MASH (1970)

R   |    |  Comedy, Drama, War

MASH (1970) Poster

The staff of a Korean War field hospital use humor and high jinks to keep their sanity in the face of the horror of war.




  • Robert Altman in MASH (1970)
  • Donald Sutherland and Elliott Gould in MASH (1970)
  • Elliott Gould and Ben Davidson in MASH (1970)
  • Donald Sutherland and Elliott Gould in MASH (1970)
  • Elliott Gould and Jo Ann Pflug in MASH (1970)
  • Robert Altman in MASH (1970)

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Reviews & Commentary

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User Reviews

25 July 2000 | darth_sidious
This picture is quite interesting in its portrayl of how one can cope during the stupidity of war. There is no message in this picture, there is no strong narrative, no story. It's a barrage of jokes edited together perfectly. Altman's direction is quite unique, the strong zooms, the editing, over-lapping dialogue. The fact that there is no plot throws up challenges, and I certainly admire the effort put into this by all concerned

The production values are terrific and the photography is miserable, which is perfect!

Sutherland is so damn perfect, such a terrific performance, I love the goofy style.

There are times when the picture isn't interesting and sometimes things fall flat. But there are jokes and laughs which this film relies on during the absurd war, it's the joking that keeps these characters alive.

I wouldn't say this picture features a good screenplay but the direction is so unique that it deserves to be seen by everyone. They don't make challenging works like this anymore.

Remember to watch this film in widescreen otherwise you'll miss out on 43% of the picture.

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Critic Reviews

Did You Know?


Robert Altman felt that he was able to get away with so much during shooting because the officials at 20th Century Fox were keeping a closer watch on their two massively expensive projects, also war films, although they were both about World War II, Patton (1970) and Tora! Tora! Tora! (1970). All three films turned out to be critical and box office successes.


Lt. Col. Henry Braymore Blake: Radar.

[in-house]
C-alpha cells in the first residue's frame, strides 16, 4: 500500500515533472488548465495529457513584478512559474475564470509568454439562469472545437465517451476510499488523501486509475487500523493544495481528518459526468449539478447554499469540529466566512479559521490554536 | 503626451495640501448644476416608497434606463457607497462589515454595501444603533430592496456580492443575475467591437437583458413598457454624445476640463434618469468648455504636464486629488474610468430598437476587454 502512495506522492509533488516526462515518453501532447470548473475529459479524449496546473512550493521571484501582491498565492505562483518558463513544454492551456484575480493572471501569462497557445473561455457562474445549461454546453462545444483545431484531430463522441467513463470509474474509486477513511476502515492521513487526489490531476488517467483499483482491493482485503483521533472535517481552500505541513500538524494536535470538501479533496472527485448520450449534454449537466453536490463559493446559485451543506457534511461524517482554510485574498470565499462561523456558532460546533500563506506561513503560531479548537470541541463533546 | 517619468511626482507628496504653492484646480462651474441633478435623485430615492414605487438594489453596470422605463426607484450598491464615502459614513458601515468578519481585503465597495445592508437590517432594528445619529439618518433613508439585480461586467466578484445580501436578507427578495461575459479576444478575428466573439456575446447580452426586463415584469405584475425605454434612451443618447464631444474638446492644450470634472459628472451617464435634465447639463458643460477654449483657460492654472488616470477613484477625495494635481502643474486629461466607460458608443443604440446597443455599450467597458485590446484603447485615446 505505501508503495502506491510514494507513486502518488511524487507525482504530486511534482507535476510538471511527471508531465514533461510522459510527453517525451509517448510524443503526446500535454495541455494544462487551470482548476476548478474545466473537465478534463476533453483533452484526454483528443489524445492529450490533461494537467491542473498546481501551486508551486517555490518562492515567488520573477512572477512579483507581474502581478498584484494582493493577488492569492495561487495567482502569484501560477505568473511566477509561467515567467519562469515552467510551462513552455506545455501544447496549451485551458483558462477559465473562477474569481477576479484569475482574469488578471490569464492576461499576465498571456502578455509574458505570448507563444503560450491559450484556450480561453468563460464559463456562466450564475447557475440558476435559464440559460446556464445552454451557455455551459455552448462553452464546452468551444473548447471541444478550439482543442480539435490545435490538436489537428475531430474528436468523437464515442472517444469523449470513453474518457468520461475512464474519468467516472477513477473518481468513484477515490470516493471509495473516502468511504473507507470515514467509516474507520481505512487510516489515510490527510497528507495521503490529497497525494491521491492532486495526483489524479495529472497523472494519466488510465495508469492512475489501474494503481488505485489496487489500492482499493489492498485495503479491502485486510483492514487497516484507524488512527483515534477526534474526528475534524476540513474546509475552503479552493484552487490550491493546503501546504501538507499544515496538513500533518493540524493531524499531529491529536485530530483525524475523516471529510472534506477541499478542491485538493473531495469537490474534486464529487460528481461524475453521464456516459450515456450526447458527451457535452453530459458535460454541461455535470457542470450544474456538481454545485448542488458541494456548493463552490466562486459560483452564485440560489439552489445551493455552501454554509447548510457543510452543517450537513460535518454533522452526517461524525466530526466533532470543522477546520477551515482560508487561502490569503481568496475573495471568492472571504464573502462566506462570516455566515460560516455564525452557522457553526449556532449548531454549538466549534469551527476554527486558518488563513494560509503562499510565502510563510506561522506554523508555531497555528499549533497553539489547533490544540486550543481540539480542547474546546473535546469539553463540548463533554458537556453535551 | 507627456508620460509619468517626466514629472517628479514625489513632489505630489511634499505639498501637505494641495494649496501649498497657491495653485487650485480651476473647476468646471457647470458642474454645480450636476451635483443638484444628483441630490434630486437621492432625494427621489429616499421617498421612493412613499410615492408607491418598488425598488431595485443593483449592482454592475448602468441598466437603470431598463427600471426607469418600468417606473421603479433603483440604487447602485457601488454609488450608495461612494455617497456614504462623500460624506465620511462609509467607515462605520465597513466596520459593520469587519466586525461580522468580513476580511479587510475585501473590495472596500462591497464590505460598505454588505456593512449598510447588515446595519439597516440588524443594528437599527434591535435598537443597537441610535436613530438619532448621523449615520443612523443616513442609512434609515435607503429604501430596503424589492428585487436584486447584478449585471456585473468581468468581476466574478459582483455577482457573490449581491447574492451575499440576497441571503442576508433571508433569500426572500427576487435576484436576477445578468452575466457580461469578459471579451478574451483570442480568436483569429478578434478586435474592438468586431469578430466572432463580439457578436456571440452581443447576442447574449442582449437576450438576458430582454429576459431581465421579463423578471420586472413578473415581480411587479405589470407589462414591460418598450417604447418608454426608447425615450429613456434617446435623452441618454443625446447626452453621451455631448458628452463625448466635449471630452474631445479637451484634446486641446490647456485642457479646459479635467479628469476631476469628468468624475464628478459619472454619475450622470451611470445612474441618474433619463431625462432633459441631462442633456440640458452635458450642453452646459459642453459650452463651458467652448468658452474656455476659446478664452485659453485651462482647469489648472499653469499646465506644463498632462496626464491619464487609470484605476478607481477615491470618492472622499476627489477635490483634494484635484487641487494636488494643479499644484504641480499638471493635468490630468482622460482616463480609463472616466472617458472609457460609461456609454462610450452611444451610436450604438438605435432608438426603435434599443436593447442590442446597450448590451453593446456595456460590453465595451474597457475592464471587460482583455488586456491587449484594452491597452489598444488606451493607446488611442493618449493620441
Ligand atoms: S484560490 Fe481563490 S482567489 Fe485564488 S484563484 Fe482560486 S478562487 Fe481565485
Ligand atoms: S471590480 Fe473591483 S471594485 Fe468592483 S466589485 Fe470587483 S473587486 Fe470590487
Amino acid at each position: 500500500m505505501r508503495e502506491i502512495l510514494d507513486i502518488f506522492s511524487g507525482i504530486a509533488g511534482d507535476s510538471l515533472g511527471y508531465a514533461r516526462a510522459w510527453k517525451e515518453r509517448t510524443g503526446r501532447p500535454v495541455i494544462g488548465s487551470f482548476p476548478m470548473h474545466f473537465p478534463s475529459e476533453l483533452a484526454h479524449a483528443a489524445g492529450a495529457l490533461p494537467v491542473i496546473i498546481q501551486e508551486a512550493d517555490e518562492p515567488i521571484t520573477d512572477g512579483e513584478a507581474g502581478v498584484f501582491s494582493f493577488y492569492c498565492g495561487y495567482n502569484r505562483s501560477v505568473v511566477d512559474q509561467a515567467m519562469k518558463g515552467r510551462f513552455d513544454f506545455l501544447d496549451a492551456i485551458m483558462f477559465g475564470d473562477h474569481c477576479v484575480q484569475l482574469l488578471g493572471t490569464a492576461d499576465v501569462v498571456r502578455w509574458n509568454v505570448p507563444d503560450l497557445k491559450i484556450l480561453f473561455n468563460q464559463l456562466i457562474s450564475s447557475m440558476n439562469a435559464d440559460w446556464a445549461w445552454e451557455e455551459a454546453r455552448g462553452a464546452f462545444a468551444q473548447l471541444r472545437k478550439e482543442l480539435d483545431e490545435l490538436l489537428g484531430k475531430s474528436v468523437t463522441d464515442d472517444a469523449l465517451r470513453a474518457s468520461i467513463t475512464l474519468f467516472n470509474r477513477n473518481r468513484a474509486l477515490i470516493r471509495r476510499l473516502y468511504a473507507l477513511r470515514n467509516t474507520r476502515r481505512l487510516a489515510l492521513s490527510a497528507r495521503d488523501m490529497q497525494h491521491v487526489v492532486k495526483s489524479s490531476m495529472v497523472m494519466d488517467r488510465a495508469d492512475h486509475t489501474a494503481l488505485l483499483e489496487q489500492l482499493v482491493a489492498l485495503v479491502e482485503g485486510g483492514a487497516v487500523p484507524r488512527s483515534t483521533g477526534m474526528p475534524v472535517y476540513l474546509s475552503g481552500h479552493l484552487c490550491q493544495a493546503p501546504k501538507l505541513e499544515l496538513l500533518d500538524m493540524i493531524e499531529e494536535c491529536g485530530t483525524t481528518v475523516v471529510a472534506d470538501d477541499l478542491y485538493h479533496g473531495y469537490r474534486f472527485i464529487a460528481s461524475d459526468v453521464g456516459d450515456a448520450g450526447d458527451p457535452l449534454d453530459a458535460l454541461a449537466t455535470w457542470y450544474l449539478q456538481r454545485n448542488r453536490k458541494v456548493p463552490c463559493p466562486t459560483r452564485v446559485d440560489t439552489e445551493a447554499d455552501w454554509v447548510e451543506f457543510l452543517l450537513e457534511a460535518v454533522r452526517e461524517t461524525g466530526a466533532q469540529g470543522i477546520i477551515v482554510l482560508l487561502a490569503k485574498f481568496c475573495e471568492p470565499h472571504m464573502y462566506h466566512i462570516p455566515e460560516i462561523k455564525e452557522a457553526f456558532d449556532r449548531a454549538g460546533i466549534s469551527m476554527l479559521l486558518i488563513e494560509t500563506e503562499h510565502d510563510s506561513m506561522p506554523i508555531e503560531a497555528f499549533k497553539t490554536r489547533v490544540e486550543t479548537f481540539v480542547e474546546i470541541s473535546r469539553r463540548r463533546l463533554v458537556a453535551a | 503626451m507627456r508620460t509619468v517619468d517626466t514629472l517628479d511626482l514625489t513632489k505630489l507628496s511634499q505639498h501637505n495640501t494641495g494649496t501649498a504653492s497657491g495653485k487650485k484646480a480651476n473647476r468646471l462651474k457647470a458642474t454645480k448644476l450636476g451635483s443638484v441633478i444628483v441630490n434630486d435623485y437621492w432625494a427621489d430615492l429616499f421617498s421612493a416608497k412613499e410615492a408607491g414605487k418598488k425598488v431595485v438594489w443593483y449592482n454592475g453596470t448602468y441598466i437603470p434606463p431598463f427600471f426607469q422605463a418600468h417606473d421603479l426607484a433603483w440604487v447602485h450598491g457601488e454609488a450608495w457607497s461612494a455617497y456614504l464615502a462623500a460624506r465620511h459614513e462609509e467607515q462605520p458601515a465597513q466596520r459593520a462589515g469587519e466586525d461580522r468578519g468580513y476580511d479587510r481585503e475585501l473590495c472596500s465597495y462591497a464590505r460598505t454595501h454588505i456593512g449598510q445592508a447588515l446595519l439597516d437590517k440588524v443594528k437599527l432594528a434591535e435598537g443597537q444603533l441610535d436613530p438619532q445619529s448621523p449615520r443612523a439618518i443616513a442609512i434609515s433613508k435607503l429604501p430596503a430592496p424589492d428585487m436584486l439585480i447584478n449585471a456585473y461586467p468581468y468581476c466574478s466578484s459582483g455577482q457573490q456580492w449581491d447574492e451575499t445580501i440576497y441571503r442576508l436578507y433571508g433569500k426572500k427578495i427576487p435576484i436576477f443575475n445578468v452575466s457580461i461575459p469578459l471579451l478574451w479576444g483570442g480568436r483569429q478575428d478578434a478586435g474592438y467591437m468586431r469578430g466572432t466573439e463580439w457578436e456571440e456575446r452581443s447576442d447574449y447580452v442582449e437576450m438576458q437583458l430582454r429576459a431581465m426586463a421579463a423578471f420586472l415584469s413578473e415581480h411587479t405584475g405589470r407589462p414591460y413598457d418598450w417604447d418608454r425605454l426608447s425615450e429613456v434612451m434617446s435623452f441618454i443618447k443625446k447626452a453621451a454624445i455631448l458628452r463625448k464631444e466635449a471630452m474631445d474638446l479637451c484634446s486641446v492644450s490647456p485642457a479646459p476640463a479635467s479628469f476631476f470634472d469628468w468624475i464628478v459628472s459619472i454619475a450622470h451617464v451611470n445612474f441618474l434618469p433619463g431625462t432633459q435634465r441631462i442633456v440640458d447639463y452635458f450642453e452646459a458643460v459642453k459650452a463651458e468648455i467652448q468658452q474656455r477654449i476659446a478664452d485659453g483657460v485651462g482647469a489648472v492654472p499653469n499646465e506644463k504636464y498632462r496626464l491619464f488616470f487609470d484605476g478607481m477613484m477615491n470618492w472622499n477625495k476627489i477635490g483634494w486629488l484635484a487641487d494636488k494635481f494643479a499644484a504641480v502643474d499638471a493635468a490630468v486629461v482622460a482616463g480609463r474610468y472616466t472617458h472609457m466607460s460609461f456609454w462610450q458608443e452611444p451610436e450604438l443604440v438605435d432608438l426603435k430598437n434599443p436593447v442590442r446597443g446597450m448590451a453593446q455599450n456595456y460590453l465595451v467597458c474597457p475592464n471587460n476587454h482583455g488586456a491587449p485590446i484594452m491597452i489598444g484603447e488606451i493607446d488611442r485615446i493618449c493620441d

Cpl. Walter 'Radar' O'Reilly: Yes, sir. I'll get ahold of Major Burns...
Lt. Col. Henry Braymore Blake: I want you to get a hold of Major Burns...
Cpl. Walter 'Radar' O'Reilly: ...Tell him to hold a couple day surgeons over into the night shift.
Lt. Col. Henry Braymore Blake: Tell him we're going to have hold a couple of surgeons over from the day shift out of the ...


The dirt/stubble of Radar's face is inconsistent during the football game, as when he says, "Their ringer spotted our ringer."

Crazy Credits

Robert Altman cast so many unknowns in the movie that after one or two known actors, the cast credits all say "Introducing"

Alternate Versions

This movie was one of the first releases on early 80's RCA Selectavision CED discs system. The disc contains what is today considered to be the R rated version of the film even though the packaging shows a PG rating. Also, instead of letterboxing or squeezing (as was customary at the time)the title frame is simply shows cropped off at the sides so that the all you could see of the M*A*S*H title was "A*S*"


When the Lights Go On Again (All Over the World)
(1942) (uncredited)
Written by
Eddie Seiler, Sol Marcus and Bennie Benjamin
Sung by the doctors and nurses when the lights go out in the operating tent


Plot Summary

Synopsis (WARNING: Spoilers)


Comedy | Drama | War

Box Office


$3,500,000 (estimated)

Gross USA:


Cumulative Worldwide Gross:


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